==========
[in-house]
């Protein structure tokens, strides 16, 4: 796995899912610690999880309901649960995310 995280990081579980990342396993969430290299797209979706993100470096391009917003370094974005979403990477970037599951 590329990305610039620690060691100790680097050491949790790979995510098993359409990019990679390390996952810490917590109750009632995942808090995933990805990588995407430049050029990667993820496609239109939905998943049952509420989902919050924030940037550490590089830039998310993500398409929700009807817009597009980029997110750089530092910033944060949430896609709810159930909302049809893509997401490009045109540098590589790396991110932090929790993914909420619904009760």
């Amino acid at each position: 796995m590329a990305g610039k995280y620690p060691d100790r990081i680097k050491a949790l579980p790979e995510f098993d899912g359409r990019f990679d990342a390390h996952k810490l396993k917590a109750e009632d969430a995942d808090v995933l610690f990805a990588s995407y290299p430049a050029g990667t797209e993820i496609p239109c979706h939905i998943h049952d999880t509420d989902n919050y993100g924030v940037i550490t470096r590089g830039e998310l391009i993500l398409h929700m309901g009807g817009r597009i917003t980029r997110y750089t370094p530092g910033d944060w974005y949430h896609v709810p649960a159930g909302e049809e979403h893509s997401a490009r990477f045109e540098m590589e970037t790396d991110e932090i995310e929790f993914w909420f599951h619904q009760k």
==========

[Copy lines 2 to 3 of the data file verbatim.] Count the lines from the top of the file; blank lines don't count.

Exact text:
């Protein structure tokens, strides 16, 4: 796995899912610690999880309901649960995310 995280990081579980990342396993969430290299797209979706993100470096391009917003370094974005979403990477970037599951 590329990305610039620690060691100790680097050491949790790979995510098993359409990019990679390390996952810490917590109750009632995942808090995933990805990588995407430049050029990667993820496609239109939905998943049952509420989902919050924030940037550490590089830039998310993500398409929700009807817009597009980029997110750089530092910033944060949430896609709810159930909302049809893509997401490009045109540098590589790396991110932090929790993914909420619904009760």
């Amino acid at each position: 796995m590329a990305g610039k995280y620690p060691d100790r990081i680097k050491a949790l579980p790979e995510f098993d899912g359409r990019f990679d990342a390390h996952k810490l396993k917590a109750e009632d969430a995942d808090v995933l610690f990805a990588s995407y290299p430049a050029g990667t797209e993820i496609p239109c979706h939905i998943h049952d999880t509420d989902n919050y993100g924030v940037i550490t470096r590089g830039e998310l391009i993500l398409h929700m309901g009807g817009r597009i917003t980029r997110y750089t370094p530092g910033d944060w974005y949430h896609v709810p649960a159930g909302e049809e979403h893509s997401a490009r990477f045109e540098m590589e970037t790396d991110e932090i995310e929790f993914w909420f599951h619904q009760k």